View Full Version : Trike Front End

27-09-2013, 03:49 PM
Please could someone tell me where I have Gone Wrong With My Forks Because When I put My Front Brake On The Forks Try To Bend Backward Towards The Frame, they Don't Go Down To Compress The Springs. It Works Fine when Going Over Bumps?. (Check Out Attachment) http://www.100-biker.com/forums/attachment.php?attachmentid=15774&stc=1&d=1380296393 P.S. As The Wheel Is Going Clockwise It Pulls The Rocker Down, So It Trys To Pull The Springs Apart Instead Of Compressing Them.

27-09-2013, 04:06 PM
I'm no expert but most leading link set ups I've seen bend backwards on the tube with the rocker returning the wheel to the in line point.


Also the brake stay rod would be more effective if it was mounted lower down the leg. So it doesnt pull the suspension unts down. A problem compounded with the units being mounted so far behind the wheel spindle.


biggus mickus
28-09-2013, 01:40 AM
There's a wealth of information out there on t'interweb!!!
Just returned from the pub and can't be arsed explaining it all.

Cheers, Big Mick! :thumbu:

28-09-2013, 08:01 AM
We need to see a photo rfom the other side.

How it works depends an the way the calliper is mounted.

02-10-2013, 10:37 PM
I'm no expert either but it seems like simple physics to me. The weight of the trike is going forwards, so as you stop (or slow) the front wheel the weight is pushing against your stopping force. Just like if you use the front brake on a bicycle too heavily - you go over the handlebars. Or when a stunt rider uses heavy front braking to do a stoppie. To be honest when I ride my trike with conventional forks up front I use more rear brake than front (more like a bicycle than a motorbike which is the opposite). Too much front brake and the back end can slew around as it's still pushing forwards.

If the springs were mounted to the rear of the fork instead of the front they would compress to take up some of the force. Forks like yours do exist and seem to work (I think Devon Tony built a similar set for his trike) but the geometry has to be right, rake & trail etc. have to be considered by the builder otherwise you'll always have problems.

Bear in mind that conventional forks, upside downs, and factory springers have built in compression and rebound control, either springs or hydraulic valves which control the amount of movement in either direction whereas yours only seem to have springs to soften the ride over bumps.

03-10-2013, 08:01 AM
probably wasting my time as your new and maybe we wont ever see you again on here LOL

but without seeing the important side, ie the brake setup, I bet the caliper is anchored to the swingarm portion, what you want is it mounted to a plate on the spindle, then anchored to the fork link with rose joints.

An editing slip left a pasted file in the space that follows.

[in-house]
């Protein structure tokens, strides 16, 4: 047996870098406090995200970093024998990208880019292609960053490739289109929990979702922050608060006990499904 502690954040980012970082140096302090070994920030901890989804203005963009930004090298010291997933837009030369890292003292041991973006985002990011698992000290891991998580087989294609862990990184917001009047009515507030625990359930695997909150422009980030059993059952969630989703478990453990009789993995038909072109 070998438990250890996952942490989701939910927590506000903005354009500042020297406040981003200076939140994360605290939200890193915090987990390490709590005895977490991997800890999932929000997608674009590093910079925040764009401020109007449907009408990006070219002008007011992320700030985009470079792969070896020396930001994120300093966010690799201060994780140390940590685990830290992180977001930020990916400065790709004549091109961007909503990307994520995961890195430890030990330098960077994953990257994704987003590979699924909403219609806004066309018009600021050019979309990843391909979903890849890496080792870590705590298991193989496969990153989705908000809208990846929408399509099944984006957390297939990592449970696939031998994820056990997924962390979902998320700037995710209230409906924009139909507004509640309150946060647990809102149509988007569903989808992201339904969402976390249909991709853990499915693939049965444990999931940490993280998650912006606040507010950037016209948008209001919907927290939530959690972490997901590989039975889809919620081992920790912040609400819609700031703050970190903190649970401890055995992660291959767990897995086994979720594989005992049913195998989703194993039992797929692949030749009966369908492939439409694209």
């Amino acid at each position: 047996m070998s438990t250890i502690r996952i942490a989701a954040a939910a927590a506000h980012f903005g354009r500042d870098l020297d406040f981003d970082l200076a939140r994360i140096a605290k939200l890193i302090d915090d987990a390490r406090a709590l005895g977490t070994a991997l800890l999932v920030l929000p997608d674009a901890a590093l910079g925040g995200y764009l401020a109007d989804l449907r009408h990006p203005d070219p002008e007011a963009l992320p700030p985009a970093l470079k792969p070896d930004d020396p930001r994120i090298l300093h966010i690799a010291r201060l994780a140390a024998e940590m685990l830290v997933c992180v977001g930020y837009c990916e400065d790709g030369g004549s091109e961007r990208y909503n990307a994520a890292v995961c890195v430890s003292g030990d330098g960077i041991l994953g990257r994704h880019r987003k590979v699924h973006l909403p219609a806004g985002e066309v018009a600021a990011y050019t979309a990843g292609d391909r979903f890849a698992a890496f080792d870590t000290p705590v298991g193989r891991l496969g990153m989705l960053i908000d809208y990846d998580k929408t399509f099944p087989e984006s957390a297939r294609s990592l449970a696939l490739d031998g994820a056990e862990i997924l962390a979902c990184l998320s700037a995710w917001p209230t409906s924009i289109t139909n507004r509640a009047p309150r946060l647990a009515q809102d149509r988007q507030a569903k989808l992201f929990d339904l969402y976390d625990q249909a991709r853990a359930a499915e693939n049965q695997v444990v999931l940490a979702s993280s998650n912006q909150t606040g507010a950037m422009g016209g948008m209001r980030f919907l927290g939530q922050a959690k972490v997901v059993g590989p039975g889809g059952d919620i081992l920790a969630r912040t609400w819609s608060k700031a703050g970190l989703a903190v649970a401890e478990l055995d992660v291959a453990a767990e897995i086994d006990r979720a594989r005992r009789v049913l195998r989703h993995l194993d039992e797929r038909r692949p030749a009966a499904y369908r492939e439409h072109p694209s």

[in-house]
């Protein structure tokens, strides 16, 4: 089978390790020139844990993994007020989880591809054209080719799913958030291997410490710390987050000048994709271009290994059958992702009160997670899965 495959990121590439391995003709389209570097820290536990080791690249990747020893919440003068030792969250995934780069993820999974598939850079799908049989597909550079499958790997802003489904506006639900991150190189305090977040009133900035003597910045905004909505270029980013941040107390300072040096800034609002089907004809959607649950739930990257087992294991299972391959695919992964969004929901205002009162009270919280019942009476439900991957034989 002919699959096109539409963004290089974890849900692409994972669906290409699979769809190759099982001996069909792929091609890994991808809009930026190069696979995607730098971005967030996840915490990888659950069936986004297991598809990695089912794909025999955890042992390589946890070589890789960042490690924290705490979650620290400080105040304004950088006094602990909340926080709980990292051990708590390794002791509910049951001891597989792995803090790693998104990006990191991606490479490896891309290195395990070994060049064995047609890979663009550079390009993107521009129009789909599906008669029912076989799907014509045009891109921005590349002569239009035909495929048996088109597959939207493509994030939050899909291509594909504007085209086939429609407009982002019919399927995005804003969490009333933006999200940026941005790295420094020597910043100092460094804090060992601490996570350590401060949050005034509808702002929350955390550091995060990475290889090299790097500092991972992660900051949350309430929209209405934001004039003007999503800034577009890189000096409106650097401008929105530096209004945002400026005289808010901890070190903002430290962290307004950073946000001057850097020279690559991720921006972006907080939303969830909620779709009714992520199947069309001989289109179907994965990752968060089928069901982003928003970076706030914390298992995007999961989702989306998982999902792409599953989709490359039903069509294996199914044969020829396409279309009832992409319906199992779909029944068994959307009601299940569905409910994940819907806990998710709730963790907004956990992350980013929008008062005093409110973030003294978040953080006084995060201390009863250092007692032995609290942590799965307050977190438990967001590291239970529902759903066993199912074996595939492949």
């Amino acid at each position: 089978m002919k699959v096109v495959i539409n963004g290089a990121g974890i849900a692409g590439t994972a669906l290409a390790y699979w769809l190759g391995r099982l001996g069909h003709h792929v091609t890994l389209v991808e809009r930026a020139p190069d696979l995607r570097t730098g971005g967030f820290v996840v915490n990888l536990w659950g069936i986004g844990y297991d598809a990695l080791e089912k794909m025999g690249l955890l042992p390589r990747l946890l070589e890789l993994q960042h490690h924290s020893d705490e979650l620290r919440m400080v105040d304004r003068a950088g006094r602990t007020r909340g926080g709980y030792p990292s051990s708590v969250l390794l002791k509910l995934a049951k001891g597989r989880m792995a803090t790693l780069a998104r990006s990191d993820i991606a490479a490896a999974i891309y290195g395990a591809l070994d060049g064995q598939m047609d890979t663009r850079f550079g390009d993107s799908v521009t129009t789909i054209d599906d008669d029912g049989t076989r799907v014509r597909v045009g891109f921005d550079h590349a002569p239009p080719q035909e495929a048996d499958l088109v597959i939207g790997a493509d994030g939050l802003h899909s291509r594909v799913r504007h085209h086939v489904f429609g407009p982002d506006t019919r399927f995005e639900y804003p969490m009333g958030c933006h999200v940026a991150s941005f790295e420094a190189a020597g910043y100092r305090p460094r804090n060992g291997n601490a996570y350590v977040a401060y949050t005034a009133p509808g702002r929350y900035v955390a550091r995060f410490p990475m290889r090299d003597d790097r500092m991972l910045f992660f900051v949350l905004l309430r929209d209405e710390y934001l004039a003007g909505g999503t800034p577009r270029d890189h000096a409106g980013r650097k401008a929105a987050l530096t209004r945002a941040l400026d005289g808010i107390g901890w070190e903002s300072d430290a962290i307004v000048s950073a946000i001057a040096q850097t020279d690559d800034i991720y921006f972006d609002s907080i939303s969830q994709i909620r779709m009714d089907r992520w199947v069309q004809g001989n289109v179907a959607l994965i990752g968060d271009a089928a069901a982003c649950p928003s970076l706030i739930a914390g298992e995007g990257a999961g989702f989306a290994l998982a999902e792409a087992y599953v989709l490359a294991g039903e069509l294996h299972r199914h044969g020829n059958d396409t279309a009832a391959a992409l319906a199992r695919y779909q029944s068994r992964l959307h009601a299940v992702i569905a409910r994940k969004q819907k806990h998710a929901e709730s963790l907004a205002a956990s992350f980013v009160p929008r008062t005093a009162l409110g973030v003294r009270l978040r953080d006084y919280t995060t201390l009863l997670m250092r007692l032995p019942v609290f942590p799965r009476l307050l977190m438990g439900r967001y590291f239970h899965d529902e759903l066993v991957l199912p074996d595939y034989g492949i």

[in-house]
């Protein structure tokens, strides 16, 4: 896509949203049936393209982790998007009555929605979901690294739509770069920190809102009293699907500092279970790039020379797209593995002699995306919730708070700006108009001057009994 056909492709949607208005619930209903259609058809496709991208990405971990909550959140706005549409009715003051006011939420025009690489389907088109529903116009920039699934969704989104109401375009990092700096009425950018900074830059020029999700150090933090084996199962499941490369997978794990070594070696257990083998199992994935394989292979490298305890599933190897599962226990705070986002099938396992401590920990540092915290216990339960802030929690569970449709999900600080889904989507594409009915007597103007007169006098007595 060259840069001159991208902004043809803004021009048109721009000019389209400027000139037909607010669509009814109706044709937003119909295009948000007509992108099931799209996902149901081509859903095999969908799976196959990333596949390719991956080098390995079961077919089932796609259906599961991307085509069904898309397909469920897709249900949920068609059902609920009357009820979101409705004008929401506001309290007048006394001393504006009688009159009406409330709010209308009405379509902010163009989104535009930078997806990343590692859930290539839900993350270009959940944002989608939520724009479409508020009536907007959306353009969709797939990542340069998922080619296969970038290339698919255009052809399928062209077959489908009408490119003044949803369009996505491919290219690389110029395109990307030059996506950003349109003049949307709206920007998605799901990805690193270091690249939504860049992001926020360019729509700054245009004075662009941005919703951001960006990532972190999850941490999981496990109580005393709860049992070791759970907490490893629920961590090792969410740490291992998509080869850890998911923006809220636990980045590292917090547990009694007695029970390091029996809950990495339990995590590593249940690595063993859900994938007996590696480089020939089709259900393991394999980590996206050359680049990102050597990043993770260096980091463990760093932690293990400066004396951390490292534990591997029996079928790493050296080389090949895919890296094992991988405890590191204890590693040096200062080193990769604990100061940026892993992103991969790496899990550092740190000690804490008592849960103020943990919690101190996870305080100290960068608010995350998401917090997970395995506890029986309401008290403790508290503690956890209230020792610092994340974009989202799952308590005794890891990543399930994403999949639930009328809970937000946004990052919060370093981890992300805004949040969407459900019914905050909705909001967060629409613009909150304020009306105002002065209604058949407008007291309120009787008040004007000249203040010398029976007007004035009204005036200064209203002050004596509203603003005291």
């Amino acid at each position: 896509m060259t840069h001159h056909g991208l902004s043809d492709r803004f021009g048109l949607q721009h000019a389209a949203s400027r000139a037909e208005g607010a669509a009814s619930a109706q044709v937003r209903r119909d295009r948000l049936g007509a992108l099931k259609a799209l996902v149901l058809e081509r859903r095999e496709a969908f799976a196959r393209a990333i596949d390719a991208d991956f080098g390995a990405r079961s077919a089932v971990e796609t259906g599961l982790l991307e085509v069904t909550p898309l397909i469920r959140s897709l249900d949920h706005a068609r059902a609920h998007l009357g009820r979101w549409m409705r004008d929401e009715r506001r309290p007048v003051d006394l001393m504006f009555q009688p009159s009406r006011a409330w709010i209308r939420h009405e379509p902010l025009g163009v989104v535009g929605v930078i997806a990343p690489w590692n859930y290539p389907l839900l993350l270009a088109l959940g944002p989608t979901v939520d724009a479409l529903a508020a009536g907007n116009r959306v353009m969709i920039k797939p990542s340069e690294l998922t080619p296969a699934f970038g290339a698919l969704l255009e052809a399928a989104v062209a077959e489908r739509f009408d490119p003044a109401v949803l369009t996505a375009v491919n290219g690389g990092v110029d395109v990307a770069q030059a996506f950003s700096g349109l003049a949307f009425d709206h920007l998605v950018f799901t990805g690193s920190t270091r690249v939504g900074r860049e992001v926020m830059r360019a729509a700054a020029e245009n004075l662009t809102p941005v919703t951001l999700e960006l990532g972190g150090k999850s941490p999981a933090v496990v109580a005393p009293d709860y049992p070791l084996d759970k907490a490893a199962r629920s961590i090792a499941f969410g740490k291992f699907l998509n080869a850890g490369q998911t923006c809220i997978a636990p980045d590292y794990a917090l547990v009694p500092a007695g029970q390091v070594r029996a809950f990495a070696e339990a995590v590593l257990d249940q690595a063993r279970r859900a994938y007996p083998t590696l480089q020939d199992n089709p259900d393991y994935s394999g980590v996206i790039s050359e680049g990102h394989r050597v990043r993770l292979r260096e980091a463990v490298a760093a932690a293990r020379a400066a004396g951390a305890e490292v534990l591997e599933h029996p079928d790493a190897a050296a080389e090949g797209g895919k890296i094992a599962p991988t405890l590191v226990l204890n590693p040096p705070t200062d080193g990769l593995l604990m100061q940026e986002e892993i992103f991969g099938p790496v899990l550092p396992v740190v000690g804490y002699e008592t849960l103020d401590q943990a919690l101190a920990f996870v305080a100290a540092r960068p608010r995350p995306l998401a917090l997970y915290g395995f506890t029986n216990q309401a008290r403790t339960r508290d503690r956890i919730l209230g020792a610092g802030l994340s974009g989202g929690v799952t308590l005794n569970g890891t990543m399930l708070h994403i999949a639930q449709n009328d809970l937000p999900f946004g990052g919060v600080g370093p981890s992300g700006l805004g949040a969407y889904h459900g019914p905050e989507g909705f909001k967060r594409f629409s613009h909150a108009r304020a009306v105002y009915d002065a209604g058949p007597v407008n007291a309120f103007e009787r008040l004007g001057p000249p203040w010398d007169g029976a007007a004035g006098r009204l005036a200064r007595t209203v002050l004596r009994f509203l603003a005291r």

length of the link should be the same as the distance from swingarm pivot to axle, thus keeping a parrallellogram during movement

your current setup can work well if its heavy front trike, my own build was like you describe, but the trike was front heavy and I built it to actually work as an antidive during braking, and it did work, no brakes and suspension worked, hit the brakes and the front stayed where it was.

you didnt ask for an opinion, but I will give it anyway

no way would I trust that length of forks at that rake. sorry but just my opinion

looks like your using stock bike yokes??? what diameter is that tube?

rest of trike looks like its tidy and smart, front end looks like its about to snap

just my opinion as I say, I know nothing so just "catchphrasing" say what you see :) LOL

put up a decent pic from side on, be interested to see what the trails like, guesstimating from that pic that it possibly hasnt got any or its the wrong way?? hows it handle?

biggus mickus
09-11-2013, 12:05 PM
You've got the caliper anchored to the swingarm, so it want's to rise when you apply the brakes. To stop that you need a floating caliper setup just like the blue one pictured in this thread, where the torque arm is anchored to the fixed fork leg. The amount of dive or rise can be adjusted by altering the relative height of the anchor point in relation to the height of the caliper above the wheel spindle.
Not the best pic, but this is my sidecar leading link setup with floating calipers.
http://i132.photobucket.com/albums/q25/chopheadmick/xj900%20diversion/camera01-03-12279.jpg (http://s132.photobucket.com/user/chopheadmick/media/xj900%20diversion/camera01-03-12279.jpg.html)
Cheers, Mick.:thumbu:

09-11-2013, 05:39 PM
probably wasting my time as your new and we wont ever see you again on here LOL

mystic tony strikes again... :D

10-11-2013, 09:10 PM
just a few thoughts, i have found that leading link forks generally try to lift the trike on braking, i think and just my opinion that the forks looking in the pic are flexing under the wieght of the trike, and as you brake they are just bending under. The leading link set up works well with less rake, we normally run with about 26 degrees of headstock angle, i think on these longer forks maybe some sort of tele set up might work better.
might be wrong !! just how it looks to me

PS finallly got round to starting mine again!!!!!!!! :thumbsu: